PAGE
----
Saturday, May 7, 2011

Deal Reached in Rutgers Case

Saturday, May 7, 2011

A former Rutgers University student who spied on fellow freshman Tyler Clementi as he had a dorm-room encounter with another man was allowed to enter a program Friday that could help her avoid criminal charges.

Associated Press

Molly Wei, a former Rutgers student charged with invading the privacy of Tyler Clementi, in court Friday in New Brunswick.

Molly Wei appeared in court in New Brunswick, N.J., where it was announced she would be accepted into a pretrial intervention program.

Mr. Clementi's roommate, Dharun Ravi, is alleged to have activated a webcam in their room and then watched in a separate room with Ms. Wei as Mr. Clementi kissed a man he had invited to the Piscataway dormitory.

Mr. Clementi discovered the breach, and on Sept. 22, he jumped to his death from the George Washington Bridge.

Mr. Ravi and Ms. Wei, both 18 at the time of the incident, were subsequently charged with two counts of invasion of privacy in a case that drew international attention.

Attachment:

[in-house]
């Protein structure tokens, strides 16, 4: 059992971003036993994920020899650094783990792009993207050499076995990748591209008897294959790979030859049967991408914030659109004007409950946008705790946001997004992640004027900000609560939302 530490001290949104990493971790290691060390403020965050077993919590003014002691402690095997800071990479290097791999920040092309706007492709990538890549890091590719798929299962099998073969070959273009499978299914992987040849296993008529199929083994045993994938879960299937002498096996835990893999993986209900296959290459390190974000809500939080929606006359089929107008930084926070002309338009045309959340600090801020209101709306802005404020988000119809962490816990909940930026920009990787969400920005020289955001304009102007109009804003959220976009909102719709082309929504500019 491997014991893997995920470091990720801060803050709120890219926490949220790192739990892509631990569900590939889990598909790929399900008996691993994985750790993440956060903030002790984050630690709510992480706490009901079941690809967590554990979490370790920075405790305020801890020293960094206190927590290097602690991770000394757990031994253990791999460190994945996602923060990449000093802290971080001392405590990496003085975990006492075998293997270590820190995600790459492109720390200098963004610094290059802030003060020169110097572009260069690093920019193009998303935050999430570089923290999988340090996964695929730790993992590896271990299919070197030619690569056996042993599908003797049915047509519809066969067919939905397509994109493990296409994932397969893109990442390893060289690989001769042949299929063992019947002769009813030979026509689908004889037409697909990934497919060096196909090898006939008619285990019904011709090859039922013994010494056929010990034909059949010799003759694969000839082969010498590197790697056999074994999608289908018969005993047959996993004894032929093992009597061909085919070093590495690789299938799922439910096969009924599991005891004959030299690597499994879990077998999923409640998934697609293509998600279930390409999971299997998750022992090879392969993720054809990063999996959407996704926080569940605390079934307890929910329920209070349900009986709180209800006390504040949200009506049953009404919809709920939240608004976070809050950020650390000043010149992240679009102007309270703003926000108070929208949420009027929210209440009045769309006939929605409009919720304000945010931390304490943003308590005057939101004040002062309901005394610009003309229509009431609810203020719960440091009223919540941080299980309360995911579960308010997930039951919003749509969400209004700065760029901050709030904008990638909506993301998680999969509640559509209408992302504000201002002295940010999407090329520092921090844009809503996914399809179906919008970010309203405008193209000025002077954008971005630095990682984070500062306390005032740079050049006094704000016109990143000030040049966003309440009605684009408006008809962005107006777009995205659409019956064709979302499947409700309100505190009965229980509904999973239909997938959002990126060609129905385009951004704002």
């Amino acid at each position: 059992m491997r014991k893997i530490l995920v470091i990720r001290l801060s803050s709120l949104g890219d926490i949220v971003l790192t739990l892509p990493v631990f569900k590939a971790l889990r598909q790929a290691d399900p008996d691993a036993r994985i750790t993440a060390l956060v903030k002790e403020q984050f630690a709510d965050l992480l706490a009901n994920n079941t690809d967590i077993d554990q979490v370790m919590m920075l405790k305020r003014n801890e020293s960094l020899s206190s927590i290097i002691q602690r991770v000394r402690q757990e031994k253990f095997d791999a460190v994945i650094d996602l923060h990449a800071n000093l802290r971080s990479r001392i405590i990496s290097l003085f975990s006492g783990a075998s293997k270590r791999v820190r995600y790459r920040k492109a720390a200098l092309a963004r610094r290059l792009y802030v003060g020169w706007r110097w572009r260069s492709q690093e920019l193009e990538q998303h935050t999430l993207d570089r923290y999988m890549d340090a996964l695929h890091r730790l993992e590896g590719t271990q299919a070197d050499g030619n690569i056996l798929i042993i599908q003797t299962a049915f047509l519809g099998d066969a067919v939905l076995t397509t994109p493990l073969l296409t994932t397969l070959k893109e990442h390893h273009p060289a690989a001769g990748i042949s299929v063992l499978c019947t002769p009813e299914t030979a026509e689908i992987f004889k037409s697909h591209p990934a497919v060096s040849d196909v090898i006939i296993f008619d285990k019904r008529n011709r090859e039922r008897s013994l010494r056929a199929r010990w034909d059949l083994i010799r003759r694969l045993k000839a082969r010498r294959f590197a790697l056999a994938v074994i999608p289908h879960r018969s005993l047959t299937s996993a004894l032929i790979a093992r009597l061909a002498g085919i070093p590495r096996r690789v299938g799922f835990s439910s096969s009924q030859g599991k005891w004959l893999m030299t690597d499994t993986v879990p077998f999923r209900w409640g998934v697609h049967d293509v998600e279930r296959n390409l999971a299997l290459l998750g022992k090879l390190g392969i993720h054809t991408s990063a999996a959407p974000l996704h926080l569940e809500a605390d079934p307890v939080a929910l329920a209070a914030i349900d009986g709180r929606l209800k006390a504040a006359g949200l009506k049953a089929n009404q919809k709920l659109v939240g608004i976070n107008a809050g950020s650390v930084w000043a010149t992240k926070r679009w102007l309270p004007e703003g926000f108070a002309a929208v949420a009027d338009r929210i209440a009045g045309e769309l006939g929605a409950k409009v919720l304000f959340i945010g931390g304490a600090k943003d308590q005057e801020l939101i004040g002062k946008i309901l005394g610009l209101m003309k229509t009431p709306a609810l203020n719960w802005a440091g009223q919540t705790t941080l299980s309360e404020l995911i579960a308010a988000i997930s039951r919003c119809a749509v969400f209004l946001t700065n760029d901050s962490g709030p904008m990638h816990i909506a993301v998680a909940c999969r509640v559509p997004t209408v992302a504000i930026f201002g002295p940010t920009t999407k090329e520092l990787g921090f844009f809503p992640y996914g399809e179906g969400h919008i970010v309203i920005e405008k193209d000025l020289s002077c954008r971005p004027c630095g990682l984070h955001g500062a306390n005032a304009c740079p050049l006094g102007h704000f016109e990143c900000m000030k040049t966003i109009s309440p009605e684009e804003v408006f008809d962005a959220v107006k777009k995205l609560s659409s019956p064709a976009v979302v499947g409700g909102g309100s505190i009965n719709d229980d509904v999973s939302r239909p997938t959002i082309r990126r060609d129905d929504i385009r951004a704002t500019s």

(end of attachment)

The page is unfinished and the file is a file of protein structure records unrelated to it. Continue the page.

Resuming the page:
The case against Mr. Ravi later was broadened to include bias intimidation and other charges.

If Ms. Wei completes 300 hours of community service and counseling, the criminal charges will be dismissed, according to prosecutors. She is cooperating in the case against Mr. Ravi.

Mr. Clementi's father, Joe, read a statement in court. He said he and his wife approved the deal because "appropriate probation conditions" were imposed.

"Actions have consequence," the statement read. "We wish that Ms. Wei will become a person who will make better decisions, will help people and show kindness to those she comes in contact with."

Ms. Wei dropped out of Rutgers shortly after Mr. Clementi killed himself. Ms. Wei's attorney, Rubin Sinins, declined to say if she is attending another school.

Mr. Sinins said that Ms. Wei's "sympathies have remained with the Clementi family" but that her role in the incident was distorted. He said they will endeavor to "restore Molly's reputation, which has been unjustly tarnished."

Mr. Ravi's attorney, Steven Altman, said any testimony from Ms. Wei will help exonerate his client. "This case had nothing to bias, and Ms. Wei's testimony will clearly support that," Mr. Altman said.

Write to Sean Gardiner at

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